To help sort out the holdings in your portfolio, Cramer said he likes to rate each stock on a scale from one to four. Ones are stocks he'd buy at the current price while twos are stocks he'd buy on a pullback. Threes are stocks to sell at a higher price and fours are stocks to sell now.
Cramer said using a simple rating system allows investors to remove emotions from the rally equation. As the market moves higher, stocks that were a one become a two, stocks that were a three become a four. If the fundamentals haven't changed, Cramer concluded, that stock you're in love with may have just gotten too expensive.
"Cash is king," was Cramer's third lesson for investors. He reminded them that cash is what makes everything else possible, and a portfolio without cash on hand is like a car running on empty.
Cash provides flexibility, said Cramer, so when the market gives you an opportunity to start a position you can take it. Likewise, if there's an opportunity to add to a position, you can do that as well. You need to have some cash on the sidelines, otherwise you won't be able to do any buying without first selling something else.
How much cash should investor keep on hand? Cramer said 5% of a portfolio is a good minimum, but he's gone as high as 20% at times when market euphoria seemed to be too high.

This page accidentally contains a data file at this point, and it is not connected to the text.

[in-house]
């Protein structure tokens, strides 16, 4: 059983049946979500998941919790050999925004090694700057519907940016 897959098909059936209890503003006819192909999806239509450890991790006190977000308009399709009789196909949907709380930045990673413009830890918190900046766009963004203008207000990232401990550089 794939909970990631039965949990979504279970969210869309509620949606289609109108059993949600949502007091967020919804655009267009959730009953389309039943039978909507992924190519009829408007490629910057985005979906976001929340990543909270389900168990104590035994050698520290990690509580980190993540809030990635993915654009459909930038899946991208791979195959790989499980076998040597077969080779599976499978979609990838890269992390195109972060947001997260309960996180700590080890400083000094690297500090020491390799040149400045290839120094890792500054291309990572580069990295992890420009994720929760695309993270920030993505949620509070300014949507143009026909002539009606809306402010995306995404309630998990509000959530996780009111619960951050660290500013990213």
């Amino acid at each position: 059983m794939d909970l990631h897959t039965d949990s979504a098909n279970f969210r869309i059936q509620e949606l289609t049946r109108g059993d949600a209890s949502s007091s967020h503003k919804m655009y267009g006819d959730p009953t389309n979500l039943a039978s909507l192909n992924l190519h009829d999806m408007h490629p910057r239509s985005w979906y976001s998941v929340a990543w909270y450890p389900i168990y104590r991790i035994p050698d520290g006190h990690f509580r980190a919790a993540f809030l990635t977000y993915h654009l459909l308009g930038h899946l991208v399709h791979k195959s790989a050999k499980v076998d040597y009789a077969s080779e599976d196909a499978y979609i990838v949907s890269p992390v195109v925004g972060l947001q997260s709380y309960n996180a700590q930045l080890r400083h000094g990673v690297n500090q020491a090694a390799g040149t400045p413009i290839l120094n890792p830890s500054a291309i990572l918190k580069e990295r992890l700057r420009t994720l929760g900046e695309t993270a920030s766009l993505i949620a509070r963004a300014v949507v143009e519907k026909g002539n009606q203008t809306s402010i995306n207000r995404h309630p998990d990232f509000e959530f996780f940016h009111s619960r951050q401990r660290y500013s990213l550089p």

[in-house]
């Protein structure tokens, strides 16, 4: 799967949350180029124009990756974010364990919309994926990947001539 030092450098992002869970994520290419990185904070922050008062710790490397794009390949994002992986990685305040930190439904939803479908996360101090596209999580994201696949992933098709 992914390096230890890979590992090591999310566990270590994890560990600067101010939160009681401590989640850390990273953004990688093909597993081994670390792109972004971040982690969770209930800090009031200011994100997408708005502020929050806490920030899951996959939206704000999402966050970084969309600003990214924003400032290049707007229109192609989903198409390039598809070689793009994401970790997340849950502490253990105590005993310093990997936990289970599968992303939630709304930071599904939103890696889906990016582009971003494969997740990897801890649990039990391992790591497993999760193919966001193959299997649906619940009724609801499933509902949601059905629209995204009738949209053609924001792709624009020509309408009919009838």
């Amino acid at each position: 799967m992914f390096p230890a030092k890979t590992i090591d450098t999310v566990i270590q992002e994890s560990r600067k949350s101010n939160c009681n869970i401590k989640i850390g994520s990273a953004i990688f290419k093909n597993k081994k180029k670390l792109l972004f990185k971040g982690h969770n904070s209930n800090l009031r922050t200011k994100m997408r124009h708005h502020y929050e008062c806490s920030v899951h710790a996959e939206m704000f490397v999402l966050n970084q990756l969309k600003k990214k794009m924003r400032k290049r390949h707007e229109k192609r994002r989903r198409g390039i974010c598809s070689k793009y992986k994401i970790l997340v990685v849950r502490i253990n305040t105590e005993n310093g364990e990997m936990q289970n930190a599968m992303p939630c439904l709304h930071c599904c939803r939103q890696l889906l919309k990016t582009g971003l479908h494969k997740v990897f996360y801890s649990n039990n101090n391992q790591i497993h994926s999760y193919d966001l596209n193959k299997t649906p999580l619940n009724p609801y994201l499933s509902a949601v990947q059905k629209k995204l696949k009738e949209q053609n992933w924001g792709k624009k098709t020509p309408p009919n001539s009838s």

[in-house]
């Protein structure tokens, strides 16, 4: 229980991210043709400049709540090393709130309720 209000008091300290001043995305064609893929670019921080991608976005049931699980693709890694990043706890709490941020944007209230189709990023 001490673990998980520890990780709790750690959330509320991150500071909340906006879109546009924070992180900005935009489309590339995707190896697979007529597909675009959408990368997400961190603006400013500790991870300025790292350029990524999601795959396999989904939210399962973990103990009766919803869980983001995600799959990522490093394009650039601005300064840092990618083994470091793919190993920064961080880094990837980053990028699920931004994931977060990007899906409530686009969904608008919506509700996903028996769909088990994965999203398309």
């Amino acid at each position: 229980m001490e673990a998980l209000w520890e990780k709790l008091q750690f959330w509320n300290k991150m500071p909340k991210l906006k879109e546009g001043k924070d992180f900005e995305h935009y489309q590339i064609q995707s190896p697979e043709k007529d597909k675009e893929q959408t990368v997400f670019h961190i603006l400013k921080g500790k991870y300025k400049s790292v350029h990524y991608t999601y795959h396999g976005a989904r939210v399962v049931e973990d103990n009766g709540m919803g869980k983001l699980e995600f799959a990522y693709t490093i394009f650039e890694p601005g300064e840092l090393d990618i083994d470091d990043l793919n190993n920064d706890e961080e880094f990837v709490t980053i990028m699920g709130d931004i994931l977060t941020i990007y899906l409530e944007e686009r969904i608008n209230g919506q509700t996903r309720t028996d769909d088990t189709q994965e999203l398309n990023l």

"Be prepared" was Cramer's next lesson for investors. He said in order to take maximum advantage of a big market run, investors need to be prepared to sell, sell, sell.
Generally, people don't like to talk about selling, said Cramer, but it's part of the investing process since the goal really is to "buy low and sell high."
Good companies have get very expensive, as investors have seen first hand with high-fliers like
Chipotle Mexican Grill
, and in the era before that,
A big "up" day or two gives investors the perfect opportunity to sell, which in turn protects them from potential downside. That doesn't mean you should sell everything, however -- you're looking to balance capital preservation with capital appreciation.
The quality of the stocks is not in question, Cramer concluded, only the price.
A Portfolio Red Flag